Bio-gasoline is part of the overall bioenergy market in Europe.2 Ethanol and Methanol are a growing part of the bio-gasoline supply. Hedging activity in both markets has been rising as countries pursue higher blending mandates for gasoline to reduce the overall dependence on fossil fuels. Year-to-date, October 2023 volumes in European Ethanol futures are 15% higher than at the same point in 2022, with an average volume traded of 4,300 lots per month or 430,000 cubic metres. Progressively higher ethanol blends into the gasoline supply since 2009 have been supportive to reduce the overall level of greenhouse gas emissions.
Chart 3: Bio gasoline demand sees greater demand for ethanol hedging
A higher blend of ethanol means a reduction in the volume of petroleum-based gasoline in the finished grade sold at the petrol station. European bio gasoline use in Europe was about 4.6 million metric tons in 2022, compared to a total biodiesel supply of around 15 million metric tons. By comparison, bio-gasoline use in Europe was just over four million metric tons in 2020, data from Eurostat showed.
A further positive development for ethanol could be rising demand for sustainable aviation fuel (SAF) as ethanol is an approved feedstock. In Europe, ethanol must be produced from waste with several airlines already evaluating the role it could play in the market. Total Energies is currently evaluating the production of SAF using alcohols such as ethanol. It is estimated that by 2030 around 3.5 million metric tons of SAF could be produced using alcohol to jet (ATJ), rising to 5.8 million metric tons by 2050.3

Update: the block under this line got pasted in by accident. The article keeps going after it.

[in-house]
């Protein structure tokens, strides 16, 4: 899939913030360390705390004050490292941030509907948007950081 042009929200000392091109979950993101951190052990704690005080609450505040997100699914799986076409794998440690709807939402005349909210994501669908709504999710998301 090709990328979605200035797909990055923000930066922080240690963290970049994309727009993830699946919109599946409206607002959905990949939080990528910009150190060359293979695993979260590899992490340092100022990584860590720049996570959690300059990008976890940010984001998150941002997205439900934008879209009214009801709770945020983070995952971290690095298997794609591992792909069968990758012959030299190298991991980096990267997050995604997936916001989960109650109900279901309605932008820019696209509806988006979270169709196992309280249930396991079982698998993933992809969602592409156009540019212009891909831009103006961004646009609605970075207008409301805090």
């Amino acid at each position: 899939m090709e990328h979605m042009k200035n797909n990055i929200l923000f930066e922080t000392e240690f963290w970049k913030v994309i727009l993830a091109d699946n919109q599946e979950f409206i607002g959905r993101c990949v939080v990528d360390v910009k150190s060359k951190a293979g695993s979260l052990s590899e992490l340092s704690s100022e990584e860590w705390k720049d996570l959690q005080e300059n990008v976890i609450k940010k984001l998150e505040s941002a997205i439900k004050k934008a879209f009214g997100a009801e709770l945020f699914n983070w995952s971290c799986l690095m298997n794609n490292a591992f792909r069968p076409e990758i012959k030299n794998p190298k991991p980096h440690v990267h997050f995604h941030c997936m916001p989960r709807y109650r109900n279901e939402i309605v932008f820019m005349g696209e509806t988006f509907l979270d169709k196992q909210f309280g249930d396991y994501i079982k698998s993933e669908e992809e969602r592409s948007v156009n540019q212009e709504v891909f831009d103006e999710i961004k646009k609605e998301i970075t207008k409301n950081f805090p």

Waste biofuels look set to benefit from EU changes
Waste and Circular fuels look set to become popular feedstock choices by EU member states as they strive to meet the tougher environmental targets laid out by the Renewable Energy Directive II.4 The EU has introduced a blending target of 1.7% for waste feedstocks such as used cooking oil (UCO) with volumes counted towards the overall 14% blending target. At the same time, crop-based biofuels from vegoils will be frozen at 2020 consumption levels plus 1% with a maximum cap of 7%. Trading interest in used cooking oil looks set to increase on the back of the revised environmental targets.
Biofuels can only be counted against EU and/or member state targets if they achieve a minimum percentage reduction of greenhouse gas emissions of 60% compared to the respective fossil fuel. The EU is phasing out the ILUC crops, biofuel crops that displace the production of crops for food or animal feed. These crops can risk significant greenhouse gas emissions from indirect land use. These changes have effectively placed limits on the use of feedstocks like palm oil and soybean oil and in some countries these products have been banned. An EU-wide ban of palm oil will come into effect in 2030, placing further demand pressures on other feedstock sources. The ban could result in a decline of around two billion liters of palm oil use in the EU.
A looming feedstock supply crunch?
A global push to expand the number of renewable diesel refineries is expected to have a significant bullish impact on the volume of feedstocks that will be required. Refiners from California to Asia have plans underway or plan to scale up the production of renewable diesel produced in the coming years.